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National Film Board of Canada showcases its Unikkausivut learning initiative and work of emerging Inuit filmmakers at the katingavik inuit arts festival


Home to the world’s largest collection of Inuit cinema and a leader in Canadian learning materials, the National Film Board of Canada (NFB) will be at the katingavik inuit arts festival in St. John’s―the cultural component of the 20th Inuit Studies Conference (October 7 to 10)―to launch a new comprehensive interdisciplinary learning resource as part of the Unikkausivut: Sharing Our Stories initiative, as well as to preview upcoming new works by Inuit filmmakers Isabella-Rose Weetaluktuk and Echo Henoche.

“The NFB is committed to building sustainable initiatives with governments and communities across the North to provide creators with the resources they need to tell their own stories and share them with Inuit peoples and the rest of the country, in order to share knowledge and traditions, and build for the future. Our partnerships at the katingavik festival have deep roots: with the Nunatsiavut Government, a vital part of our landmark Unikkausivut initiative, and Memorial University, which played a key role in our legendary community media project, Challenge for Change. We’re excited to join with them and directors Isabella-Rose Weetaluktuk and Echo Henoche in sharing this richness with visionary Inuit creators and builders in St. John’s,” said Claude Joli-Coeur, Government Film Commissioner and NFB Chairperson.  

Unikkausivut: Sharing Our Stories

To mark the 10th anniversary of the Nunatsiavut land claims agreement, the NFB and the Nunatsiavut Government have completed work on an expanded Unikkausivut: Sharing Our Stories box set, which now includes six films from the Nunatsiavut region.

On October 8 at 10:45 a.m. at INCO Innovation Hall, participants will discover the NFB’s new Unikkausivut learning resource. With Inuit traditional knowledge and perspectives at its heart, it features lessons and activities that provide a more in-depth and critical analysis of Inuit culture and life in the Arctic. Each of Canada’s Inuit regions is represented with its own volume of films, with the learning guide available in six languages: four Inuktitut dialects, English and French.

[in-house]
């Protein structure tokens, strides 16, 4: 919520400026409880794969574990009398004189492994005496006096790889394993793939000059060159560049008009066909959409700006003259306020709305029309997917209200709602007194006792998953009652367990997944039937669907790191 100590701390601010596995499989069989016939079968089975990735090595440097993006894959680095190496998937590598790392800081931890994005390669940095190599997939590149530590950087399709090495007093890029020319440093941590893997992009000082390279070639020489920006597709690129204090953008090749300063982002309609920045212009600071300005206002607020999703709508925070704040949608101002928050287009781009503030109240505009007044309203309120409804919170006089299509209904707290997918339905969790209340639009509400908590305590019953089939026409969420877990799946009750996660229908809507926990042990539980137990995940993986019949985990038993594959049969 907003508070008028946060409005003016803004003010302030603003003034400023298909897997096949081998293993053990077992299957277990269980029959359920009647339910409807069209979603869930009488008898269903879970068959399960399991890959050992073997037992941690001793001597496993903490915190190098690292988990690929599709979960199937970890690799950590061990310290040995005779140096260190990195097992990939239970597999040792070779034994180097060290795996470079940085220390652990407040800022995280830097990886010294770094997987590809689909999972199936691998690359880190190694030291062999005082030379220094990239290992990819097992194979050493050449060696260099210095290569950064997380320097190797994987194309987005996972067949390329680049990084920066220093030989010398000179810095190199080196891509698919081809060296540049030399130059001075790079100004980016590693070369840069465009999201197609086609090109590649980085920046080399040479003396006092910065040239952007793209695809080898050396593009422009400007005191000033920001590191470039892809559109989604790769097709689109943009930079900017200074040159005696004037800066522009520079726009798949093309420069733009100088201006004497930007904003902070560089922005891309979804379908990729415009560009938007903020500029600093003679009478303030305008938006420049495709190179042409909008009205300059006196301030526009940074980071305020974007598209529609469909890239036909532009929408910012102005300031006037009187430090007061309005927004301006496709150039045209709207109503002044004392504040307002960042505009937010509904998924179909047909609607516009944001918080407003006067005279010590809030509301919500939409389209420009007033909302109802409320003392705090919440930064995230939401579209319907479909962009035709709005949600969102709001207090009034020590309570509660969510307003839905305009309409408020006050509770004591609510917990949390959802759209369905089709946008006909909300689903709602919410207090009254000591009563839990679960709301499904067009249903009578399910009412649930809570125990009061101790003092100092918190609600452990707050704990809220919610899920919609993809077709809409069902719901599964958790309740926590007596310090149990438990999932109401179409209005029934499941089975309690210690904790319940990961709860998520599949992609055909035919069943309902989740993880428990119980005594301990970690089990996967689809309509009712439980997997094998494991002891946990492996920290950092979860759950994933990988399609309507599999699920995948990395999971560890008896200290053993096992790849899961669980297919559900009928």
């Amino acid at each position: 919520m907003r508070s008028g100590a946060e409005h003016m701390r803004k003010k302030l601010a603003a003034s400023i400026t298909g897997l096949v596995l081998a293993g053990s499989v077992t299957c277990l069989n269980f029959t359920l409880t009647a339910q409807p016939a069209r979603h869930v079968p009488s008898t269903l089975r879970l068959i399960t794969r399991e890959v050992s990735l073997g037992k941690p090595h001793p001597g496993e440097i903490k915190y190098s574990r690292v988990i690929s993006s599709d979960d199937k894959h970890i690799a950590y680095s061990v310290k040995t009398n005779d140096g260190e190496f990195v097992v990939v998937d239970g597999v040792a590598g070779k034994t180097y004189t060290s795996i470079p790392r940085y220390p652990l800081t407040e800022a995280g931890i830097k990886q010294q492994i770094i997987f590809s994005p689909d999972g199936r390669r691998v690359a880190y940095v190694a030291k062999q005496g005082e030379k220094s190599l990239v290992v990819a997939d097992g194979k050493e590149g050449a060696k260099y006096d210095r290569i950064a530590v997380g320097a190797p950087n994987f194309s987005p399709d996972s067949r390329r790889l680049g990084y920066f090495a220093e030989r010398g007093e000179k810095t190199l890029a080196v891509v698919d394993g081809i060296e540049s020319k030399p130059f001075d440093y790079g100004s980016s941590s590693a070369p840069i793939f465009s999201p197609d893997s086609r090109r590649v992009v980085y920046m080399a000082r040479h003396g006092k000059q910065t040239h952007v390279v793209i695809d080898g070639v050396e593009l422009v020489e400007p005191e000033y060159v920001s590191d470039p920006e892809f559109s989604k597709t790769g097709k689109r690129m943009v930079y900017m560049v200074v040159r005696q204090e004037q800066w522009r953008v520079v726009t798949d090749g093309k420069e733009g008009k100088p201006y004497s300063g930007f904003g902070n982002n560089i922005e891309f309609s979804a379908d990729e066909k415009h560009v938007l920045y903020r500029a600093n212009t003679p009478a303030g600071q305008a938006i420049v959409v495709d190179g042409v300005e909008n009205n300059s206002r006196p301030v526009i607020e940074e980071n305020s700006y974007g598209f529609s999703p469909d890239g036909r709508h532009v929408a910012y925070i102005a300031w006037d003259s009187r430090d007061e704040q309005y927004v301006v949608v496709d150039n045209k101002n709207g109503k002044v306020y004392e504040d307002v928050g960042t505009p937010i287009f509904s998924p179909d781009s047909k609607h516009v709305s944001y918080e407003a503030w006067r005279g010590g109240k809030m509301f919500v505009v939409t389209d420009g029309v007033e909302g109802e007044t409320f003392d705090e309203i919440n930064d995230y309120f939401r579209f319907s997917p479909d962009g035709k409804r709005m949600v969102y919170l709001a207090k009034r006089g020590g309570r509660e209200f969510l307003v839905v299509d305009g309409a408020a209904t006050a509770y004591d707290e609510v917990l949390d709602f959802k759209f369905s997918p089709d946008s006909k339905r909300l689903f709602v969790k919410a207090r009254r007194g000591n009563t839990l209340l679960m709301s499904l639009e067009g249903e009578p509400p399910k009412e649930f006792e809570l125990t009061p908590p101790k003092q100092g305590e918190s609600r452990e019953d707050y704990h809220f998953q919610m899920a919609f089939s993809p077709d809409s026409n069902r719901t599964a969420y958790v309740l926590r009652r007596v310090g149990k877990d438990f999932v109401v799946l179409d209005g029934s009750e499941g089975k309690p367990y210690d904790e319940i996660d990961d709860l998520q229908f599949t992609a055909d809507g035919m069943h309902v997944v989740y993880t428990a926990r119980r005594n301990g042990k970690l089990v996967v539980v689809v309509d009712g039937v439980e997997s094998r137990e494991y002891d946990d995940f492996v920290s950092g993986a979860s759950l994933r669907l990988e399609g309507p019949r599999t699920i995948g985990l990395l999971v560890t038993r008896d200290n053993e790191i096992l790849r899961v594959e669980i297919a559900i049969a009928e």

Join NFB educational advisor Sophie Quevillon and Nunavik filmmaker Isabella-Rose Weetaluktuk as they discuss the NFB’s strong tradition of working with Inuit artists and show how Unikkausivut can immerse learners in the rich culture and traditions of Inuit peoples. Created in close collaboration with Inuit organizations and consultants, Unikkausivut was developed with the Inuit Relations Directorate of Indigenous Affairs and Northern Affairs Canada and the Government of Nunavut’s Department of Education.

The Unikkausivut–Nunatsiavut boxset will be released in the region this fall. The Nunatsiavut Government will have access to this body of works on its territory in institutions, organizations, schools, museums, community centres and libraries as well as a perpetual license to stream these films on these schools’ websites or on the Education Department’s designated website for non-profit education purposes.

New voices in Inuit cinema

On October 10 starting at 9:30 a.m. at SUNCOR Energy Hall, the public can join Inuit filmmakers Isabella-Rose Weetaluktuk and Echo Henoche, and NFB producer Kat Baulu, as the two young directors discuss working on their first films at the NFB.

Isabella-Rose will take the public behind the scenes of Three Thousand, her current film in production, a sci-fi documentary portrait of Inukjuak; while Echo talks about animating her first film, the legend of a polar bear who transforms into a mountain. Come and see their visual research, testing and sample scenes, as Isabella and Echo share their process from idea to production, and invite comments and questions to help develop and challenge their work.

For the festival’s iNuit Blanche all-nighter, Isabella-Rose is preparing an installation, while Echo is participating in a printmaking workshop. Echo’s short film will also be premiering in Nain in 2017 for the opening of the Illusuak Cultural Centre, part of the NFB’s commitment to developing new talent in the North.



Associated Links

katingavik inuit arts festival

Unikkausivut: Sharing Our Stories

Nunatsiavut Government


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  • About the NFB

    Founded in 1939, the National Film Board of Canada (NFB) is a one-of-a-kind producer, co-producer and distributor of distinctive, engaging, relevant and innovative documentary and animated films. As a talent incubator, it is one of the world’s leading creative centres. The NFB has enabled Canadians to tell and hear each other’s stories for over eight decades, and its films are a reliable and accessible educational resource. The NFB is also recognized around the world for its expertise in preservation and conservation, and for its rich and vibrant collection of works, which form a pillar of Canada’s cultural heritage. To date, the NFB has produced more than 14,000 works, 6,500 of which can be streamed free of charge at nfb.ca. The NFB and its productions and co-productions have earned over 7,000 awards, including 11 Oscars and an Honorary Academy Award for overall excellence in cinema.